College completion bills move ahead

Gov. John Hickenlooper has signed a bill intended to make it easier for adult students to return to and finish college, and a measure designed to boost the number of associate’s degrees is nearing final legislative approval.

Colorado college campus montage
From left, the campuses of Colorado State University in Fort Collins, the University of Colorado-Boulder and the Auraria Higher Education Center.
Also Friday, a bill to modernize state regulation of for-profit colleges and universities was introduced in the legislature. The measure, which is being pushed by the Department of Higher Education, had been expected.

Signed by the governor was House Bill 12-1072, which requires state colleges and universities to adopt policies for awarding academic credit to students for “prior learning,” such as professional experience of military training. Such policies have to be in place by the 2013-14 school year.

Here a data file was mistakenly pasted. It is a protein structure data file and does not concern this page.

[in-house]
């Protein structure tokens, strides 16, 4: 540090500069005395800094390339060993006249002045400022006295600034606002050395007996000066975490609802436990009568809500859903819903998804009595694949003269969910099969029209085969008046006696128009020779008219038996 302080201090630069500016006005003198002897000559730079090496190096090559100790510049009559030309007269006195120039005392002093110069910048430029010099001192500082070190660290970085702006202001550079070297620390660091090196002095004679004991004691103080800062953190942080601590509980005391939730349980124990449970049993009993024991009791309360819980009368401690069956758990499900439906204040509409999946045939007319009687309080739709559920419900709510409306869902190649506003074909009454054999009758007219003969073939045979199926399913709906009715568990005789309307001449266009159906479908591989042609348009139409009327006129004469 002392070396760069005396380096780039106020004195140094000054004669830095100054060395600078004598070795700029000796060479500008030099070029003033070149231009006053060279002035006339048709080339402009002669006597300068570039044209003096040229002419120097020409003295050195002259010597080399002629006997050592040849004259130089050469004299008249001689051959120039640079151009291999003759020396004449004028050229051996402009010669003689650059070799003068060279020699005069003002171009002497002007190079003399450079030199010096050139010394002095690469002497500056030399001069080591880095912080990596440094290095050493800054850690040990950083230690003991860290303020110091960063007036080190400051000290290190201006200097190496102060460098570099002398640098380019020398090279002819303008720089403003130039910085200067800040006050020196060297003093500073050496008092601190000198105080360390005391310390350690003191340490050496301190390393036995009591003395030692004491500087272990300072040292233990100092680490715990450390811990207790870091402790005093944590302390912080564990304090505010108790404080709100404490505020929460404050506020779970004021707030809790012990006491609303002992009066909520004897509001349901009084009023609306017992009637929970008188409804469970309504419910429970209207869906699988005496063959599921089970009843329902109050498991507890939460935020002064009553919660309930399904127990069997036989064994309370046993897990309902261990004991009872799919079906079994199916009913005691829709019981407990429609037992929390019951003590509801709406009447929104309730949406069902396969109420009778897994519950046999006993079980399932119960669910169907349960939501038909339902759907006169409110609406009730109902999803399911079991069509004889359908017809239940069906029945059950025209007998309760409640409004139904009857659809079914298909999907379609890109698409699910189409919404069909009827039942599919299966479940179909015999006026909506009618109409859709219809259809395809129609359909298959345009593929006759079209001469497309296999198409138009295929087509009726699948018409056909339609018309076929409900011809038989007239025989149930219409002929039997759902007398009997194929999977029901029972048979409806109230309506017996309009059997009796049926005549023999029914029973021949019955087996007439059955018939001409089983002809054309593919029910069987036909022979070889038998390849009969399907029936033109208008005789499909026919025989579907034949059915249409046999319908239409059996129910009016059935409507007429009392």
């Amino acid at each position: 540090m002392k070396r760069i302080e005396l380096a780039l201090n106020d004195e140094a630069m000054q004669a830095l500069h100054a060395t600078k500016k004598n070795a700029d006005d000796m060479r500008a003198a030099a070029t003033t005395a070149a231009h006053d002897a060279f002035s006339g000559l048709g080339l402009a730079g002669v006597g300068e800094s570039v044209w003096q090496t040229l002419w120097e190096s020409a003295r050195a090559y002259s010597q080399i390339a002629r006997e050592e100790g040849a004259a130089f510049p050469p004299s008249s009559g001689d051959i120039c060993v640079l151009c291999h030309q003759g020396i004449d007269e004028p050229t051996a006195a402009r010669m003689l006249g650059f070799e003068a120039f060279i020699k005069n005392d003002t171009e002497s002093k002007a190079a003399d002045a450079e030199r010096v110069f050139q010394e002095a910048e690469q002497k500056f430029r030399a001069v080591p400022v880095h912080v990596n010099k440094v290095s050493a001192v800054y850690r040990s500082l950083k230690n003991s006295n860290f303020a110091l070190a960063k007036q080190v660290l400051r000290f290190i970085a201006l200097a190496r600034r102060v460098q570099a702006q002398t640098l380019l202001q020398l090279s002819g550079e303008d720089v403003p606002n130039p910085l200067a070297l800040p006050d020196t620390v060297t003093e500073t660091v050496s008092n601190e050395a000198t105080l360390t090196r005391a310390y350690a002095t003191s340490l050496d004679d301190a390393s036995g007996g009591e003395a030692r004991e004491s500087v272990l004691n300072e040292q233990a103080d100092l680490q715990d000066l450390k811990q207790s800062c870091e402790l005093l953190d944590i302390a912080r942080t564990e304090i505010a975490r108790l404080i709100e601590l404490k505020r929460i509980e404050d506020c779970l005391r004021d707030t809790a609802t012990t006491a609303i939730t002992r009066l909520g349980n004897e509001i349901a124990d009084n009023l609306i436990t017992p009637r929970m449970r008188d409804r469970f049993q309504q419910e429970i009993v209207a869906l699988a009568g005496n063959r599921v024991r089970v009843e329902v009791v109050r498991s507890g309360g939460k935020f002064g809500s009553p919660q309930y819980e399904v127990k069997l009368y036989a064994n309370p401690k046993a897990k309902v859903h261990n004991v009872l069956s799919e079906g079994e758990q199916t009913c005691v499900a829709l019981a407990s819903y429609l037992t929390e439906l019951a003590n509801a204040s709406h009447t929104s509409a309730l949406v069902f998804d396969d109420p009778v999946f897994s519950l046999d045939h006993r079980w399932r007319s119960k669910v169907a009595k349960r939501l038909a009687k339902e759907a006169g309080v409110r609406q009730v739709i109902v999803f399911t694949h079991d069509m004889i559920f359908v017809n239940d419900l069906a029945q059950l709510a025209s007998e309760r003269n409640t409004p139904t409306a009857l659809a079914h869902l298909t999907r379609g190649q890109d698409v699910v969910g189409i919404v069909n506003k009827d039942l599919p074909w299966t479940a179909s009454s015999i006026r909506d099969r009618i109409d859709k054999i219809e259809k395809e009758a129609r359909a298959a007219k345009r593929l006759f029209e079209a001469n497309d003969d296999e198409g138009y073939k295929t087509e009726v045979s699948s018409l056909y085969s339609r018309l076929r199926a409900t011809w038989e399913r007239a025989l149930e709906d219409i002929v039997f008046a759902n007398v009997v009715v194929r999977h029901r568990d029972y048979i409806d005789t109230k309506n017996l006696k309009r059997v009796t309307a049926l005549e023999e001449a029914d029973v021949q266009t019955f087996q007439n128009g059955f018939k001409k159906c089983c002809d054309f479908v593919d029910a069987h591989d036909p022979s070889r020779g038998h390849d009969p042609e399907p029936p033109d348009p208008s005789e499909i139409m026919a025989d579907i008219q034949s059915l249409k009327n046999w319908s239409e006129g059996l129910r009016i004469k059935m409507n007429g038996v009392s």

There already are a variety of tests available to assess students’ life experience, and some colleges give such credit to students. But backers of the bill feel students need broader and more consistent access to such credits.

The House Friday gave preliminary approval to Senate Bill 12-045, which is intended to make it easier for students who don’t have associate’s degrees but actually have sufficient credits to get degrees. The bill is aimed at students who transfer from community to four-year colleges without associate’s degrees and who then leave school without earning their bachelor’s. The bill would allow combination of credits from both colleges to qualify for an associate’s degree.